Beth Solomon

“It takes a lot of different personalities to design and deliver a building.”

“Growing up, I was always drawing plans, designing my dream home and endlessly looking at buildings. So architecture was something I was destined to do.

I’ve never worked on small projects. I love big projects because I enjoy working with a team—the team in the office, the client group, the consultants, the project managers, the builders, the big collaboration process. It takes a lot of different personalities to design and deliver a building.

I’ve worked on a number of large-scale projects and seeing the impact a project has, whether it’s on the skyline of Melbourne or a school community, shows that architects are not just drawing lines on a page, we’re contributing to the fabric of society.

From the very beginning of a project, you’re testing and experimenting. At the beginning, you never quite know how it will look, and my role is guiding it through its journey of testing, of trial and error, and of fleshing out the design until it’s complete. It’s a real thrill to go out to site and watch something you and your team designed being built. Seeing the team of builders take on your designs, interpret them and realise them is very rewarding. My role is ensuring that what we’ve designed is what they build.

Being a senior architect and team leader involves managing a variety of staff with varying levels of experience. I value my ability to relate to everyone in my team, and to ensure everybody understands the project and appreciates how important their contribution is. I seem to be able to keep a level head while I make deadlines achievable, coordinate the consultant team and liaise with the client.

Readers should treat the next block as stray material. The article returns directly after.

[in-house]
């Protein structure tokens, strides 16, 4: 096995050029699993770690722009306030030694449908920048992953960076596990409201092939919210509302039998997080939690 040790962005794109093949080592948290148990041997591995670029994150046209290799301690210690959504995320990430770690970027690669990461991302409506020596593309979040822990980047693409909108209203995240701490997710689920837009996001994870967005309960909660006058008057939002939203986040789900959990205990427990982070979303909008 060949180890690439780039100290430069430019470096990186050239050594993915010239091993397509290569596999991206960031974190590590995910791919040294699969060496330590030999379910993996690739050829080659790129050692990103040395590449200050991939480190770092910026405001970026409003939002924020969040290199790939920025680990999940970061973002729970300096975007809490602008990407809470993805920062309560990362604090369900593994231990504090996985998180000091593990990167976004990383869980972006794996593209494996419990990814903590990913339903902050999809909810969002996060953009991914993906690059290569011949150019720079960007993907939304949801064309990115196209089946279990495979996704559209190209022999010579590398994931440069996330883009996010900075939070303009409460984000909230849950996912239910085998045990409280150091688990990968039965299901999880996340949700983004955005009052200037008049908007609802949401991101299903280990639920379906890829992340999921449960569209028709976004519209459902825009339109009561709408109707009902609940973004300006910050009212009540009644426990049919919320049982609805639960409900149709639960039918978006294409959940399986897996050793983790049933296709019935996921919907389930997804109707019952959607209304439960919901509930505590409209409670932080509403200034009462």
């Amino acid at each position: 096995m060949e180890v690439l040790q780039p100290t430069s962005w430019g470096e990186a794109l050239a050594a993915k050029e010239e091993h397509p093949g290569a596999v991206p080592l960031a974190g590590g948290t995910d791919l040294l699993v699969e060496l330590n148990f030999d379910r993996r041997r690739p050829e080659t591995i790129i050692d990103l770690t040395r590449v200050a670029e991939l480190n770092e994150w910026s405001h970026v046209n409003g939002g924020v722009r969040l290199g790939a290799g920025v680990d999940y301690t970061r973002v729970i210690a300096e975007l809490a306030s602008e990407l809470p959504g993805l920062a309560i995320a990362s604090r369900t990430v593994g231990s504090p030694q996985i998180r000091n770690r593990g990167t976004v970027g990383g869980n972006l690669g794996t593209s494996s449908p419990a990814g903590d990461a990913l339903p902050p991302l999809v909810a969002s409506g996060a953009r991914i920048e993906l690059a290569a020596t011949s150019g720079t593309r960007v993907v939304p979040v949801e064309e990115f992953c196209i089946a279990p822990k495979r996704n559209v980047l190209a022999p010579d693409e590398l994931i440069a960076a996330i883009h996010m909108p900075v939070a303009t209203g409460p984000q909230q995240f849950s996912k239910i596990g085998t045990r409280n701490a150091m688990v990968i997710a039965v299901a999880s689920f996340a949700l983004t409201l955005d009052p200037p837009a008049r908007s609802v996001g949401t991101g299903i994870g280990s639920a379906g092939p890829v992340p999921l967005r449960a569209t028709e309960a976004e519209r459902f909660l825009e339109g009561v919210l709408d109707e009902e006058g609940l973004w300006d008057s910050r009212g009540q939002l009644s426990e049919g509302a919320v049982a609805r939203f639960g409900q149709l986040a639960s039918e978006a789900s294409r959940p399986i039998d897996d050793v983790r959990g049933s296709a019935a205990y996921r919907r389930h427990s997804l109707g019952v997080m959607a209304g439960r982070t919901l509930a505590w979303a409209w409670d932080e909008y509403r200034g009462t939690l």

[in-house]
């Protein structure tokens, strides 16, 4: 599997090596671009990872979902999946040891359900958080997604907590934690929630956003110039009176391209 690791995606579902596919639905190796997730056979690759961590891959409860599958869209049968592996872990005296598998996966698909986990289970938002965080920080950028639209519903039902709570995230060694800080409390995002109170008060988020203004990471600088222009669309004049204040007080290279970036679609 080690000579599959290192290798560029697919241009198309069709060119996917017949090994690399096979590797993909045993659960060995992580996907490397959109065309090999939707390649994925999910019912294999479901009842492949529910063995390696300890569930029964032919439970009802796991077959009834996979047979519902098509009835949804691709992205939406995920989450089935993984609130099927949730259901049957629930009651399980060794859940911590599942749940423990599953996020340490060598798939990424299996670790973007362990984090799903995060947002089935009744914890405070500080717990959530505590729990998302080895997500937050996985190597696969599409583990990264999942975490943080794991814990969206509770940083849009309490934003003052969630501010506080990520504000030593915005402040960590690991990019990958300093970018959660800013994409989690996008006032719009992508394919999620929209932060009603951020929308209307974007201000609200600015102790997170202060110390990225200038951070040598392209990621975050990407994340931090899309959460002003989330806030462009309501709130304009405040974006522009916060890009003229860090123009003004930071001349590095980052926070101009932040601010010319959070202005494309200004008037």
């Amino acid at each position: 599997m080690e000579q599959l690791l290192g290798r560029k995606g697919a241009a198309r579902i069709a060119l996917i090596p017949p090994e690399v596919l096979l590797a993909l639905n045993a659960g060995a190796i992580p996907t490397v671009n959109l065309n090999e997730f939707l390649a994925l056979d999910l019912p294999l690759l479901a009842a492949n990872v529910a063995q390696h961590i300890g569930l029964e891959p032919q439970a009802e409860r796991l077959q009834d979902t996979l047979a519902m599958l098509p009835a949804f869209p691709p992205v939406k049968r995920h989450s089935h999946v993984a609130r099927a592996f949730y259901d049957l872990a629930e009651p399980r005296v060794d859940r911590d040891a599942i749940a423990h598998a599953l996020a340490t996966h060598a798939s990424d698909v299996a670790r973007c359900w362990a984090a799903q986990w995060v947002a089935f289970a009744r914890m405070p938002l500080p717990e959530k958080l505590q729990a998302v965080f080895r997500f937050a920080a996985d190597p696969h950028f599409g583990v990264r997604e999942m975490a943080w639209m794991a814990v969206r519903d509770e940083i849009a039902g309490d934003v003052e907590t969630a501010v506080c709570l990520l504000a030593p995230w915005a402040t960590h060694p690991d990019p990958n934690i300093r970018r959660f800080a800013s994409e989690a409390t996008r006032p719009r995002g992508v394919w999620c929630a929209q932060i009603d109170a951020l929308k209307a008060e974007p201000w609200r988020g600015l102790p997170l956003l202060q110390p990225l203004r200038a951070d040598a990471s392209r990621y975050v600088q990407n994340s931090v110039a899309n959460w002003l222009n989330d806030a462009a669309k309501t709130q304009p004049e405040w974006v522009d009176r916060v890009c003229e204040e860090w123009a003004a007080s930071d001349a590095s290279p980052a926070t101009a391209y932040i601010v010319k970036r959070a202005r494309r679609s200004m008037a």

I also like to teach. I’m involved in the design studios ARM runs for RMIT Masters of Architecture students. The studios are valuable for students because they get the experience of coming into ARM’s office and discussing their work in a completely different environment from uni. I think it gives a sense of realness to what they’ve been studying. I really enjoy mentoring them though the semester, seeing the crazy ideas they come up with, listening to how they got there, and providing guidance on where to go next.

Part of my job as a project architect is to flesh out designs and to turn them into buildings. Working with the students is doing that with the next crop of young architects.”